You can now choose genders other than man or woman on Tinder as it seeks to become more inclusive

 
Rebecca Smith
Tinder's update is to show
Tinder's update is to show "everyone is welcome" on the platform

Tinder has announced its newest update which allows users to opt for a gender identity other than man or woman.

From its launch back in 2012 up until today, the app only offered users two options when selecting their gender: man or woman. For those who identified as transgender or between or outside the gender binary, that posed a challenge.

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Tinder chief executive Sean Rad said: "Our goal is to provide a product that gives our transgender and gender non-conforming users a better experience on Tinder. We're really excited about the update and believe it is the right step to take as a company and create more meaningful connections between all of our users. Everyone is welcome on Tinder."

The app teamed up with LGBT+ organisation GLAAD in the US, and transgender advocate and consultant Andrea James to help develop the update.

How Tinder's update looks
How Tinder's update looks (Source: Tinder)

"It sends a strong message of acceptance when a platform like Tinder clearly tells its users that transgender people are welcome," said Nick Adams, director of GLAAD's Transgender Media Programme. "This update reflects a growing awareness that trans people are part of the fabric of everyday life, which in turn, accelerates acceptance for transgender and gender non-conforming people."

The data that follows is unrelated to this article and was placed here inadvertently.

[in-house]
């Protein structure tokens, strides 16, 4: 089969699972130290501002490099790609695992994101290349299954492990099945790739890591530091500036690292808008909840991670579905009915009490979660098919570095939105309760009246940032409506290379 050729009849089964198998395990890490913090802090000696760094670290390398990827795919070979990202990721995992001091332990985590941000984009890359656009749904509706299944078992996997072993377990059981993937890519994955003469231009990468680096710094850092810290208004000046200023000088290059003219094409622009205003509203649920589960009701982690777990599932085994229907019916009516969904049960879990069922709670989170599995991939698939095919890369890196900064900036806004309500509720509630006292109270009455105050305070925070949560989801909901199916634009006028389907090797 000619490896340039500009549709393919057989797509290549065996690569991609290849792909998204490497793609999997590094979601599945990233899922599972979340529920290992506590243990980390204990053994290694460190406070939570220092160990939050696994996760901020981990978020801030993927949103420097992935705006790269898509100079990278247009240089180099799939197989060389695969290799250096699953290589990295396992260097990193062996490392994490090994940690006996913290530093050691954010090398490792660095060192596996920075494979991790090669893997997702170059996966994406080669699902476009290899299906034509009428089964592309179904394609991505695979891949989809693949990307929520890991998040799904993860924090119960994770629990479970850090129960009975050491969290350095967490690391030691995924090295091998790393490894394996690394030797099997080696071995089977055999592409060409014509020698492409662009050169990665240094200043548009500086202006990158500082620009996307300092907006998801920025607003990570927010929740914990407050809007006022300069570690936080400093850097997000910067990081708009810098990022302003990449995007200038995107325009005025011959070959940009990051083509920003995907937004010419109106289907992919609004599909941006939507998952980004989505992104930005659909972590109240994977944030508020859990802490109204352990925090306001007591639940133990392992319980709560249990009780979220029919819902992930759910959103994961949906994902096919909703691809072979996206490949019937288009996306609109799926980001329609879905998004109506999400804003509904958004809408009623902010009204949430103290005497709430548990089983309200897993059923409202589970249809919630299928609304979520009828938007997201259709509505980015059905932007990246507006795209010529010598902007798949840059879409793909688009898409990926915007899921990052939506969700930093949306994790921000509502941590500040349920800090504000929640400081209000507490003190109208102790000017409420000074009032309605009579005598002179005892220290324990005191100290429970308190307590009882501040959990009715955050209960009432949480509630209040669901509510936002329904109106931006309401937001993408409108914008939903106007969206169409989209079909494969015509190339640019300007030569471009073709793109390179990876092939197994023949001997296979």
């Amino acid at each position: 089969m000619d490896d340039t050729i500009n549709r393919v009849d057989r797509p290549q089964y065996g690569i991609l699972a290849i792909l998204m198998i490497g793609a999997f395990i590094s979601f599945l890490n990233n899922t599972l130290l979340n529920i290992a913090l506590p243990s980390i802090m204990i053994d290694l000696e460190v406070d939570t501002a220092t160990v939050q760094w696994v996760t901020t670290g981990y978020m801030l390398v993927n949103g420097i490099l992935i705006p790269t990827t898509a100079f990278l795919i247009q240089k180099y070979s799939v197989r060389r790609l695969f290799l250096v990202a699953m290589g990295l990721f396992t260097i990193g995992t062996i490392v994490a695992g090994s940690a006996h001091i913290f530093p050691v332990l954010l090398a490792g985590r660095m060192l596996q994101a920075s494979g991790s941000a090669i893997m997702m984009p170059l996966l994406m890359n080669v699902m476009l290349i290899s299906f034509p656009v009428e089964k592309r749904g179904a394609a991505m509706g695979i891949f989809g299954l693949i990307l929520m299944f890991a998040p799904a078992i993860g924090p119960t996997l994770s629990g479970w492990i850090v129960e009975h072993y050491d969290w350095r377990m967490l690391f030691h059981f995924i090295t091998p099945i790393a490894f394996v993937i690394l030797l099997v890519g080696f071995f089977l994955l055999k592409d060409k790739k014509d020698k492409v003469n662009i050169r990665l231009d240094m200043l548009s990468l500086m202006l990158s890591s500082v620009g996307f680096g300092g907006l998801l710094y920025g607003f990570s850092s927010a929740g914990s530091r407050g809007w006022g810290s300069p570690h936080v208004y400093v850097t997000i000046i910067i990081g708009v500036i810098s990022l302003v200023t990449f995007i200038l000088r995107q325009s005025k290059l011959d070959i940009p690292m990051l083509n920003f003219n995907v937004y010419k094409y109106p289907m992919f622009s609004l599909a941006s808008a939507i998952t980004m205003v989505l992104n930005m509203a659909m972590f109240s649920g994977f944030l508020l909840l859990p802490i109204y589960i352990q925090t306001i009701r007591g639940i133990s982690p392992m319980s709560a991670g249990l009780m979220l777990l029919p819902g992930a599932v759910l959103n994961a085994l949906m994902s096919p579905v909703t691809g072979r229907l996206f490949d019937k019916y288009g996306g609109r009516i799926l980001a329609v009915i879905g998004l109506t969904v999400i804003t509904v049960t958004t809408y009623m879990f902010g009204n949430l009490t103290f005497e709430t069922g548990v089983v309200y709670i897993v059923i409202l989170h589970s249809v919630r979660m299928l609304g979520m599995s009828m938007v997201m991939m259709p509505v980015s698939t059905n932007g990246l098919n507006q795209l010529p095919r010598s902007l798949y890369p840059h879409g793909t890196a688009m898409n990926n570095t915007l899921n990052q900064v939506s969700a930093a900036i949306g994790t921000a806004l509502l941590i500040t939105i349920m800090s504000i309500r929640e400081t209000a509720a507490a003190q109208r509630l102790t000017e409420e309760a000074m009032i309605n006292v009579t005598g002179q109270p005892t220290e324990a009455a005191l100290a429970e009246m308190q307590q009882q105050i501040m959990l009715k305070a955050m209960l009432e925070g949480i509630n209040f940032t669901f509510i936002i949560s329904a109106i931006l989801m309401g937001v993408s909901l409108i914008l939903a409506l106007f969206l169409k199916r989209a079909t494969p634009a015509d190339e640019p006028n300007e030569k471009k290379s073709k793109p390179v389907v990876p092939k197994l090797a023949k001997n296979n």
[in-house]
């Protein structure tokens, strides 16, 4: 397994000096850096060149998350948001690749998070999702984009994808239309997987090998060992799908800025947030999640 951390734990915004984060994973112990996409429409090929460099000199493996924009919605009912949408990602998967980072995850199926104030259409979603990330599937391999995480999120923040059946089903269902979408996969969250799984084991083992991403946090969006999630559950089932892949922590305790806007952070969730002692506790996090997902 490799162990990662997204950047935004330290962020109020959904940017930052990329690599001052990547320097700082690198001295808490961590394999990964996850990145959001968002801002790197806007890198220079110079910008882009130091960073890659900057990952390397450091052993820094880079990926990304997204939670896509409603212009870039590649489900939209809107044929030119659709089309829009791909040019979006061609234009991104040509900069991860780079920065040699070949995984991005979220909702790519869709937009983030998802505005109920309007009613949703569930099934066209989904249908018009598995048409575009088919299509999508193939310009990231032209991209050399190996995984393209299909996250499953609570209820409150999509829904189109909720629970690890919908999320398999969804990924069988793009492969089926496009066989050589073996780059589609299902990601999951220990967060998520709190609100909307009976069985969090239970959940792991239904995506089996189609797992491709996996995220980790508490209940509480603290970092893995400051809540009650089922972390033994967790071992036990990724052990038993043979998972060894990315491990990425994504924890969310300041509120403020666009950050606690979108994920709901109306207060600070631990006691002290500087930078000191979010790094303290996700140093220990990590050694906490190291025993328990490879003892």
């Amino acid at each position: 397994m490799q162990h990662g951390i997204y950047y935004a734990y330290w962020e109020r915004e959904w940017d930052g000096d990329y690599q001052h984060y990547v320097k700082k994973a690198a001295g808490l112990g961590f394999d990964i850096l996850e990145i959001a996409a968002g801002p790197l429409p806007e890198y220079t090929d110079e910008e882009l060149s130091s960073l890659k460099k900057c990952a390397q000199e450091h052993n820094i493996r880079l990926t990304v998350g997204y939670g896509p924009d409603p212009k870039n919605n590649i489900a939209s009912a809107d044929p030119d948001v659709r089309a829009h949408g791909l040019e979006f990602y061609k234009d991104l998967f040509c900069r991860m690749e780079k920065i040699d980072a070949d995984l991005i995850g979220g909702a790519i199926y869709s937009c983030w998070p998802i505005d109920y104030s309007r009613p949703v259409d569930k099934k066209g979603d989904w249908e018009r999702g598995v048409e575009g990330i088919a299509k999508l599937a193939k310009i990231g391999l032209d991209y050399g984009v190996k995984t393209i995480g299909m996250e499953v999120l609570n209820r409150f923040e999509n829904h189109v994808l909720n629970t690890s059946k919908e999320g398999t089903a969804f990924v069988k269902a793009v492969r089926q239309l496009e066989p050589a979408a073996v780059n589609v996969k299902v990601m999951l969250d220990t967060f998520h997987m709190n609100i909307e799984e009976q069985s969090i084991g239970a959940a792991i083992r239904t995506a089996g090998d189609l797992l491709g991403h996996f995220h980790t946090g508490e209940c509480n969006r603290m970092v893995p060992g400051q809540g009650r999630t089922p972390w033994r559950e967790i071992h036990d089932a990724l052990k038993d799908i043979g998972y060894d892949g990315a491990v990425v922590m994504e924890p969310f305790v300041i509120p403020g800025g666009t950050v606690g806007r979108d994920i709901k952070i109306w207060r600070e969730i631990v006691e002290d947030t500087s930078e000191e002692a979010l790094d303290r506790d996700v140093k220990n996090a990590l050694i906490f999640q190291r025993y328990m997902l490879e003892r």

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The update will be available for users across the UK, US and Canada.

Tinder is the latest company to branch out in this area. Earlier this month, Metro Bank announced it was now giving customers the option to choose a non-binary prefix "Mx" on forms, as well as Mr or Mrs.

The lender said the option will be available to customers opening products like current accounts, as well as to staff.

"Sometimes there are issues that are too difficult to do something about, but this one was definitely not one of them," said Metro Bank's chief people officer Danny Harmer.

"I think a lot of organisations get tied up in finding reasons not to do things and worrying about how it might be misinterpreted."

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